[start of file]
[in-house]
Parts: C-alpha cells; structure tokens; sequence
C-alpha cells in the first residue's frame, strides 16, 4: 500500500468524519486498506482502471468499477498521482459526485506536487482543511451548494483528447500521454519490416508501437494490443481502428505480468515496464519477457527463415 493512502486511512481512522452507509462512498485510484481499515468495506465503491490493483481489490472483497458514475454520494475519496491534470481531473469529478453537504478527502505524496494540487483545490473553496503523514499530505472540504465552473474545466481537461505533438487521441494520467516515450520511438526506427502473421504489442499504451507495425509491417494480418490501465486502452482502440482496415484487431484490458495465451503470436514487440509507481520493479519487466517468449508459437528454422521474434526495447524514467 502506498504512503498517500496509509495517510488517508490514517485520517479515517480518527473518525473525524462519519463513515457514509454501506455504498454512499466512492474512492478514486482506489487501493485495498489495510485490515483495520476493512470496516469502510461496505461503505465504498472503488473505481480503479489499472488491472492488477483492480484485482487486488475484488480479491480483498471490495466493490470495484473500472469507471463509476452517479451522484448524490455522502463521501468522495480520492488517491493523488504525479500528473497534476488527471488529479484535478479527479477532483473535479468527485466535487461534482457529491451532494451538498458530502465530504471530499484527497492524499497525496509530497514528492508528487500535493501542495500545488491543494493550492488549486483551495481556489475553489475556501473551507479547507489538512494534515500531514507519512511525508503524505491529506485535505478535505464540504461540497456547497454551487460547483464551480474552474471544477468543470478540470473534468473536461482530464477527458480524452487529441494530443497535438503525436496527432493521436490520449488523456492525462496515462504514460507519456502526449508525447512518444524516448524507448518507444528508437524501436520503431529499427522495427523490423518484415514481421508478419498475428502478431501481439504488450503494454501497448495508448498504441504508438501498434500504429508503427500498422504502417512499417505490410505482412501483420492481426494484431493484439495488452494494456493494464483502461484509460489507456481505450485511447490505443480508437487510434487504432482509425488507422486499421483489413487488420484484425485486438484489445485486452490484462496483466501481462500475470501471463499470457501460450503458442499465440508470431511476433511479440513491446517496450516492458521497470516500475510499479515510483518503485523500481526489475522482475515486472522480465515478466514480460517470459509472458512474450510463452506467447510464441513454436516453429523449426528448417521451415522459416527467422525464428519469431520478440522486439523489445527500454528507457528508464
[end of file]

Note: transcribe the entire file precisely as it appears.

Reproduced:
[in-house]
Parts: C-alpha cells; structure tokens; sequence
C-alpha cells in the first residue's frame, strides 16, 4: 500500500468524519486498506482502471468499477498521482459526485506536487482543511451548494483528447500521454519490416508501437494490443481502428505480468515496464519477457527463415 493512502486511512481512522452507509462512498485510484481499515468495506465503491490493483481489490472483497458514475454520494475519496491534470481531473469529478453537504478527502505524496494540487483545490473553496503523514499530505472540504465552473474545466481537461505533438487521441494520467516515450520511438526506427502473421504489442499504451507495425509491417494480418490501465486502452482502440482496415484487431484490458495465451503470436514487440509507481520493479519487466517468449508459437528454422521474434526495447524514467 502506498504512503498517500496509509495517510488517508490514517485520517479515517480518527473518525473525524462519519463513515457514509454501506455504498454512499466512492474512492478514486482506489487501493485495498489495510485490515483495520476493512470496516469502510461496505461503505465504498472503488473505481480503479489499472488491472492488477483492480484485482487486488475484488480479491480483498471490495466493490470495484473500472469507471463509476452517479451522484448524490455522502463521501468522495480520492488517491493523488504525479500528473497534476488527471488529479484535478479527479477532483473535479468527485466535487461534482457529491451532494451538498458530502465530504471530499484527497492524499497525496509530497514528492508528487500535493501542495500545488491543494493550492488549486483551495481556489475553489475556501473551507479547507489538512494534515500531514507519512511525508503524505491529506485535505478535505464540504461540497456547497454551487460547483464551480474552474471544477468543470478540470473534468473536461482530464477527458480524452487529441494530443497535438503525436496527432493521436490520449488523456492525462496515462504514460507519456502526449508525447512518444524516448524507448518507444528508437524501436520503431529499427522495427523490423518484415514481421508478419498475428502478431501481439504488450503494454501497448495508448498504441504508438501498434500504429508503427500498422504502417512499417505490410505482412501483420492481426494484431493484439495488452494494456493494464483502461484509460489507456481505450485511447490505443480508437487510434487504432482509425488507422486499421483489413487488420484484425485486438484489445485486452490484462496483466501481462500475470501471463499470457501460450503458442499465440508470431511476433511479440513491446517496450516492458521497470516500475510499479515510483518503485523500481526489475522482475515486472522480465515478466514480460517470459509472458512474450510463452506467447510464441513454436516453429523449426528448417521451415522459416527467422525464428519469431520478440522486439523489445527500454528507457528508464